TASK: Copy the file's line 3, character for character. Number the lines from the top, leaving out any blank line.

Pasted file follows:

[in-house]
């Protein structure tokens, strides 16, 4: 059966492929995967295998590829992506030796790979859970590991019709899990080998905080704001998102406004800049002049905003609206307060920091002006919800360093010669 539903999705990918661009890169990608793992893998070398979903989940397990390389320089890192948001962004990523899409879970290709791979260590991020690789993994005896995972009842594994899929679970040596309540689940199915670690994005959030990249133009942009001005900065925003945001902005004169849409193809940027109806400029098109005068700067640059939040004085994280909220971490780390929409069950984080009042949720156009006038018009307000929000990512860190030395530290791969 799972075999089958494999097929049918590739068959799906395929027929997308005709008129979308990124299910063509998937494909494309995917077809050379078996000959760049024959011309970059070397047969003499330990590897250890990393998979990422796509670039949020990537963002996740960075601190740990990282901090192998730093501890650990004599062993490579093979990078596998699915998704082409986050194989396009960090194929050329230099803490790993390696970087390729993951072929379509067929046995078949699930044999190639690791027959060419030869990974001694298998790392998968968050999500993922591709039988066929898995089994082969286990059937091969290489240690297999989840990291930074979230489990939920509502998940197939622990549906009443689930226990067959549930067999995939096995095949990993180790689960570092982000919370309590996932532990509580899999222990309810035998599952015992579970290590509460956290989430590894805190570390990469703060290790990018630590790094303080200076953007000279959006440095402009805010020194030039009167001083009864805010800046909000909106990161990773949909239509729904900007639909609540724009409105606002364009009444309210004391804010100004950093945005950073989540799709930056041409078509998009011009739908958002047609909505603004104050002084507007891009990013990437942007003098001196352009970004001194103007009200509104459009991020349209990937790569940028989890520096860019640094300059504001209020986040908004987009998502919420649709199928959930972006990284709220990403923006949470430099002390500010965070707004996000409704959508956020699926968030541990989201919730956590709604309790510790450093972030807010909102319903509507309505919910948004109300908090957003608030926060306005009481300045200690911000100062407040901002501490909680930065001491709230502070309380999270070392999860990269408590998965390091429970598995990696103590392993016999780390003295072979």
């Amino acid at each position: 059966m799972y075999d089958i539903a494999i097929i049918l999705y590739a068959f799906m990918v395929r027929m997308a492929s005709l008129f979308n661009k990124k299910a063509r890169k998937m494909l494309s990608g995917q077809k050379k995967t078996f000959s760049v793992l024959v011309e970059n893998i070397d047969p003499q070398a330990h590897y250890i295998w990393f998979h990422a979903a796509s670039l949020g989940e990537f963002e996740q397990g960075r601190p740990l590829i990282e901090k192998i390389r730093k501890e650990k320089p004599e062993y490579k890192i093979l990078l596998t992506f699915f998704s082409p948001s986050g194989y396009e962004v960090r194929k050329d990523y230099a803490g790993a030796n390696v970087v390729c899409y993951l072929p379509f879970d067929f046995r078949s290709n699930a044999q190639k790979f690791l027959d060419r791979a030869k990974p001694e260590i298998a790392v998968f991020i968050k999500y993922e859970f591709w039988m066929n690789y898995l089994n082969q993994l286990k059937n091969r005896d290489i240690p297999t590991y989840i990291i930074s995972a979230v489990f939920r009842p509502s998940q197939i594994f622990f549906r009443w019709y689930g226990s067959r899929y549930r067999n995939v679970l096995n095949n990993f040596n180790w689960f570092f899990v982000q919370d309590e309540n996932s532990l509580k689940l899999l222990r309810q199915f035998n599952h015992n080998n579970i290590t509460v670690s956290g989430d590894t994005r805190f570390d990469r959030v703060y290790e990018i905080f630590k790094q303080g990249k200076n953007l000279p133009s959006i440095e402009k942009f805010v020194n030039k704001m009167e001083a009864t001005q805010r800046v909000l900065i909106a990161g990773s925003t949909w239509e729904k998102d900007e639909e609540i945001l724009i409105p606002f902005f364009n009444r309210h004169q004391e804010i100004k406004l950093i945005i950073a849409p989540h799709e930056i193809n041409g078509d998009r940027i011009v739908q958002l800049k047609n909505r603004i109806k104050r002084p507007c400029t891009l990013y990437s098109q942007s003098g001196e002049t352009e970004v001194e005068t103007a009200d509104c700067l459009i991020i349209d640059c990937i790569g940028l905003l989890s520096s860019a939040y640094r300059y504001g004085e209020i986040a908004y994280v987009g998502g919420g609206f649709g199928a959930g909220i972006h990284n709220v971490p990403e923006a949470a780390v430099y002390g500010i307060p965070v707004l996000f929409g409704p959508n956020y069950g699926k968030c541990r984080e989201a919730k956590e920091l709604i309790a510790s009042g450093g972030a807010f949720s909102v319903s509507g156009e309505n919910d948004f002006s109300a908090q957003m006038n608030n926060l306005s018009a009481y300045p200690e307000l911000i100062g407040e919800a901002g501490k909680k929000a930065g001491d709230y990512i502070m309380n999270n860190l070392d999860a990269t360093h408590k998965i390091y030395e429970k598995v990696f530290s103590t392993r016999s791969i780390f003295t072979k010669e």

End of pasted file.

């Amino acid at each position: 059966m799972y075999d089958i539903a494999i097929i049918l999705y590739a068959f799906m990918v395929r027929m997308a492929s005709l008129f979308n661009k990124k299910a063509r890169k998937m494909l494309s990608g995917q077809k050379k995967t078996f000959s760049v793992l024959v011309e970059n893998i070397d047969p003499q070398a330990h590897y250890i295998w990393f998979h990422a979903a796509s670039l949020g989940e990537f963002e996740q397990g960075r601190p740990l590829i990282e901090k192998i390389r730093k501890e650990k320089p004599e062993y490579k890192i093979l990078l596998t992506f699915f998704s082409p948001s986050g194989y396009e962004v960090r194929k050329d990523y230099a803490g790993a030796n390696v970087v390729c899409y993951l072929p379509f879970d067929f046995r078949s290709n699930a044999q190639k790979f690791l027959d060419r791979a030869k990974p001694e260590i298998a790392v998968f991020i968050k999500y993922e859970f591709w039988m066929n690789y898995l089994n082969q993994l286990k059937n091969r005896d290489i240690p297999t590991y989840i990291i930074s995972a979230v489990f939920r009842p509502s998940q197939i594994f622990f549906r009443w019709y689930g226990s067959r899929y549930r067999n995939v679970l096995n095949n990993f040596n180790w689960f570092f899990v982000q919370d309590e309540n996932s532990l509580k689940l899999l222990r309810q199915f035998n599952h015992n080998n579970i290590t509460v670690s956290g989430d590894t994005r805190f570390d990469r959030v703060y290790e990018i905080f630590k790094q303080g990249k200076n953007l000279p133009s959006i440095e402009k942009f805010v020194n030039k704001m009167e001083a009864t001005q805010r800046v909000l900065i909106a990161g990773s925003t949909w239509e729904k998102d900007e639909e609540i945001l724009i409105p606002f902005f364009n009444r309210h004169q004391e804010i100004k406004l950093i945005i950073a849409p989540h799709e930056i193809n041409g078509d998009r940027i011009v739908q958002l800049k047609n909505r603004i109806k104050r002084p507007c400029t891009l990013y990437s098109q942007s003098g001196e002049t352009e970004v001194e005068t103007a009200d509104c700067l459009i991020i349209d640059c990937i790569g940028l905003l989890s520096s860019a939040y640094r300059y504001g004085e209020i986040a908004y994280v987009g998502g919420g609206f649709g199928a959930g909220i972006h990284n709220v971490p990403e923006a949470a780390v430099y002390g500010i307060p965070v707004l996000f929409g409704p959508n956020y069950g699926k968030c541990r984080e989201a919730k956590e920091l709604i309790a510790s009042g450093g972030a807010f949720s909102v319903s509507g156009e309505n919910d948004f002006s109300a908090q957003m006038n608030n926060l306005s018009a009481y300045p200690e307000l911000i100062g407040e919800a901002g501490k909680k929000a930065g001491d709230y990512i502070m309380n999270n860190l070392d999860a990269t360093h408590k998965i390091y030395e429970k598995v990696f530290s103590t392993r016999s791969i780390f003295t072979k010669e």